Bush and the U.S. Threaten Iraq
On Monday November 26, President Bush warned Saddam Hussein that if he did not admit United Nations inspectors to determine if Iraq is developing nuclear, chemical or biological weapons, he would face consequences. Bush declined for now to say what those might be. "He'll find out," he said.
Since Iraq has no direct link to the September 11 attacks, Bush seemed to broaden his definition of terrorism to include the development of weapons that would "terrorize nations," a significant departure from the definition he used in an address to Congress in September about the purpose of the war. "If anybody harbors a terrorist, they're a terrorist," Bush stated. "If they fund a terrorist, they're a terrorist. If they house terrorists, they're terrorists. I mean, I can't make it any more clearly to other nations around the world. If they develop weapons of mass destruction that will be used to terrorize nations, they will be held accountable."
On Tuesday November 27, Iraq rejected a call by President George Bush to allow U.N. weapons inspectors back into the country. "Anyone who thinks Iraq can accept an arrogant and unilateral will of this party or that is mistaken," an Iraqi Government spokesman said. The spokesman, quoted by the official news agency INA, said Baghdad would "not bow to threats, but only to justice". The U.N. should lift sanctions on Iraq and the U.S. alliance should abolish its "no-fly zones" in northern and southern Iraq before asking Baghdad to accept the inspectors again, the spokesman said.
Other countries around the world warned the U.S. about attacking Iraq. On Tuesday, in Cairo, the secretary general of the Arab League, Amr Moussa, decalred that "We do not accept striking Iraq or any other Arab country." He added that "Launching military action against any Arab state would spell the end of consensus in the international alliance against terrorism." He reiterated Wednesday that any attack on an Arab country would have "dangerous repercussions" and would affect the political climate in the region.
In Jordan, a government spokesman and a minister of state Saleh Qallab said that Jordan "rejects the use of force, external interference in Iraq's affairs and meddling with its integrity." He added, "Any military action will only lead to deterioration, depression, frustration and negative consequences that are extremely dangerous and would surpass the borders of the region." Asked about Bush's comments on Iraq, Syrian Foreign Minister Farouq al-Shara said: "Threats to any Arab country are rejected, and an attack on any Arab country is going to bring about endless problems." America knows this, Europe knows this, and I believe it would be a fatal mistake to encroach on any Arab country."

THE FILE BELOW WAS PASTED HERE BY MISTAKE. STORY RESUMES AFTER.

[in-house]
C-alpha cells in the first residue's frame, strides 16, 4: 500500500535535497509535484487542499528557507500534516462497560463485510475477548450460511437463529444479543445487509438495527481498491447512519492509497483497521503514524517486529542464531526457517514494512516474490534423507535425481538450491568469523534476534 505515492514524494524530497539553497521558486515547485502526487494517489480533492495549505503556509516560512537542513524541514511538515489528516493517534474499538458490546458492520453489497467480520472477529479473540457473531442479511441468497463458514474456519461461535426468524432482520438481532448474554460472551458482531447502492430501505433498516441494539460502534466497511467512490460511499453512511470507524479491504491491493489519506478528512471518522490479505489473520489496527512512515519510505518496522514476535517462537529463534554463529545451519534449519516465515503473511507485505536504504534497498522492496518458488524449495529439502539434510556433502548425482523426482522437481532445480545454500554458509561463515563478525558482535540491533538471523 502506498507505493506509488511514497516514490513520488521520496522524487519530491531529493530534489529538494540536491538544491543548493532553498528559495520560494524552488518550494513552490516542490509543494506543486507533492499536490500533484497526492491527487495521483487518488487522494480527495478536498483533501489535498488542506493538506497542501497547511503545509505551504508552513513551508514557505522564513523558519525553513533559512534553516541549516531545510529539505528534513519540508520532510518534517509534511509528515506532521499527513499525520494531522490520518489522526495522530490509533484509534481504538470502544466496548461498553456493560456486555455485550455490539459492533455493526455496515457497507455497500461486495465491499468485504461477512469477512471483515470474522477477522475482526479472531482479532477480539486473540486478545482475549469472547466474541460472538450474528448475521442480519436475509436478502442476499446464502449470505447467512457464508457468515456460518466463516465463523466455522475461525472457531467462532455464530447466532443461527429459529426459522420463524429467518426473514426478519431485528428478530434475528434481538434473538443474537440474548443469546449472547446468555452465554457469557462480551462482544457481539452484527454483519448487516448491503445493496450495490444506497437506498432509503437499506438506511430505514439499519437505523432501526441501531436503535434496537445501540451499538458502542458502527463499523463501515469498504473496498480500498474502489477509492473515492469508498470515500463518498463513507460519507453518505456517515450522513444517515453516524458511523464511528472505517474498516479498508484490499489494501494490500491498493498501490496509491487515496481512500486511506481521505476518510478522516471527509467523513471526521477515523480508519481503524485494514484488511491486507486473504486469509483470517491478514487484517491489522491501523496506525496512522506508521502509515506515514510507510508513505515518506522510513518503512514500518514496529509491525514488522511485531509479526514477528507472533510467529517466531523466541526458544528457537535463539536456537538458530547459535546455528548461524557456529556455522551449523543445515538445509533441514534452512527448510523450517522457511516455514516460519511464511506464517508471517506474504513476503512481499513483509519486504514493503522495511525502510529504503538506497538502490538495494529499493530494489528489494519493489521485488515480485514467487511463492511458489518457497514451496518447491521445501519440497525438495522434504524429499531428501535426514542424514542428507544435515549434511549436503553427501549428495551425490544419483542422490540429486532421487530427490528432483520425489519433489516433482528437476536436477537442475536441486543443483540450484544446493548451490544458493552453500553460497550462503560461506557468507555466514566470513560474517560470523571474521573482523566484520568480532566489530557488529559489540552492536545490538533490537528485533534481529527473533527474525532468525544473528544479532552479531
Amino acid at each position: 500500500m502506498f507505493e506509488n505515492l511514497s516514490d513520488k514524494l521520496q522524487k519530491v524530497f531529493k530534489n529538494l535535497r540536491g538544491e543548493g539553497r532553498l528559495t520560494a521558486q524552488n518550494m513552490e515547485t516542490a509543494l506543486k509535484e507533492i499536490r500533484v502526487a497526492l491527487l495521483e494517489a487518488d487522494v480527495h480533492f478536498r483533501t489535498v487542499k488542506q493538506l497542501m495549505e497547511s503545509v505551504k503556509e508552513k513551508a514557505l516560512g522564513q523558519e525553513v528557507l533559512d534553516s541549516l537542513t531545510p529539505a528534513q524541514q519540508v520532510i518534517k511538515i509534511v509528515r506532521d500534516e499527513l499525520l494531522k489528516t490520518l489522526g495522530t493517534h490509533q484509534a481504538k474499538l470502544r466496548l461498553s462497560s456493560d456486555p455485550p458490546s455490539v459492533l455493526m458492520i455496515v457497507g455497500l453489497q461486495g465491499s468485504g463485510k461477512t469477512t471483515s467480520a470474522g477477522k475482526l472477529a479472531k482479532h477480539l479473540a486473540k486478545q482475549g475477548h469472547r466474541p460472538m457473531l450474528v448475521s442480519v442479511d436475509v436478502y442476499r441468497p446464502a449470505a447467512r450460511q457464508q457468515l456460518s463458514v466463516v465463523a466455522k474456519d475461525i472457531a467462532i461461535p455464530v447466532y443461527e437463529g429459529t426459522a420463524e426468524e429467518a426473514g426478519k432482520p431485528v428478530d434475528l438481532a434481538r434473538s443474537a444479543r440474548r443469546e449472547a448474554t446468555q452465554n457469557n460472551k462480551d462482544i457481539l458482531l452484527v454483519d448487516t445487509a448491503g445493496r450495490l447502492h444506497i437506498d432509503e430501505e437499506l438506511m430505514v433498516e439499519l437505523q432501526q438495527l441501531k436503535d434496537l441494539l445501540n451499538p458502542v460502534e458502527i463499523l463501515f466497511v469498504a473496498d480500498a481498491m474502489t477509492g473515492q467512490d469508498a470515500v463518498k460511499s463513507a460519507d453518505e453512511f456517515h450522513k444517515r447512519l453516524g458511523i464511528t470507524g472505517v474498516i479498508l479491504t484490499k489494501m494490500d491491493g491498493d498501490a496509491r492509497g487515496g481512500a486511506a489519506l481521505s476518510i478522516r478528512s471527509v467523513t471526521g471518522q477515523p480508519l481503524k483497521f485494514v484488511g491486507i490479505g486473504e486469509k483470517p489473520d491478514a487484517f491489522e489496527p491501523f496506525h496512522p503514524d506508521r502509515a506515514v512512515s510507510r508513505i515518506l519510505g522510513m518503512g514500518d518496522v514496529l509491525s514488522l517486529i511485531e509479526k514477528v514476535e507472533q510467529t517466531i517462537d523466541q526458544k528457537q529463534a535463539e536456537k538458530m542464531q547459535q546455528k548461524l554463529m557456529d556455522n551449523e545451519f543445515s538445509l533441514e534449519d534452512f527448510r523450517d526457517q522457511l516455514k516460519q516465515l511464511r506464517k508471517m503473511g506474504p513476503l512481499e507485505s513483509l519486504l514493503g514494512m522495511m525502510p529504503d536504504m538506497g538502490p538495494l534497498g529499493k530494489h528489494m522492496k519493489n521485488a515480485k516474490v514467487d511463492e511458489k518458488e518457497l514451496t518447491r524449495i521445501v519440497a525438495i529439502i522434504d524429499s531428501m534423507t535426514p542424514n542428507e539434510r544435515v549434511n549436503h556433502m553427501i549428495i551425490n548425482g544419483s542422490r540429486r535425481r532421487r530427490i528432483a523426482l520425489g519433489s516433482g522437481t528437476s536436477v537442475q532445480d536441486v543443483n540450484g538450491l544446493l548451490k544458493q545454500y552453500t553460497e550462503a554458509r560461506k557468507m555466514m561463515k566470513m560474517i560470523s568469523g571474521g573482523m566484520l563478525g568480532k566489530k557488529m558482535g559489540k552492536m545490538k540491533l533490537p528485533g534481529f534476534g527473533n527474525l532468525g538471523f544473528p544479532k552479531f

In Germany, German Foreign Minister Joschka Fischer said "all European nations would view a widening of the conflict with great skepticism." "We should try to solve regional conflicts politically," Fischer said during a parliamentary debate. "We've explained that very thoroughly and precisely to the United States." Chancellor Gerhard Schroeder also urged an end to the growing debate on whether countries such as Iraq and Somalia should be targeted after Afghanistan. "In particular, we should be very careful about discussing new targets in the Middle East," Schroeder told parliament. "More could blow up around our ears that any of us are able to deal with."
On Friday, November 30, Iran's foreign minister cautioned the United States against striking militarily beyond Afghanistan in the fight against terror, saying Friday the Islamic world would oppose attacks against Muslim nations. "There is no excuse to justify any military operation against any Islamic country," Iranian Foreign Minister Kamal Kharrazi told a news conference in Pakistan's capital, Islamabad.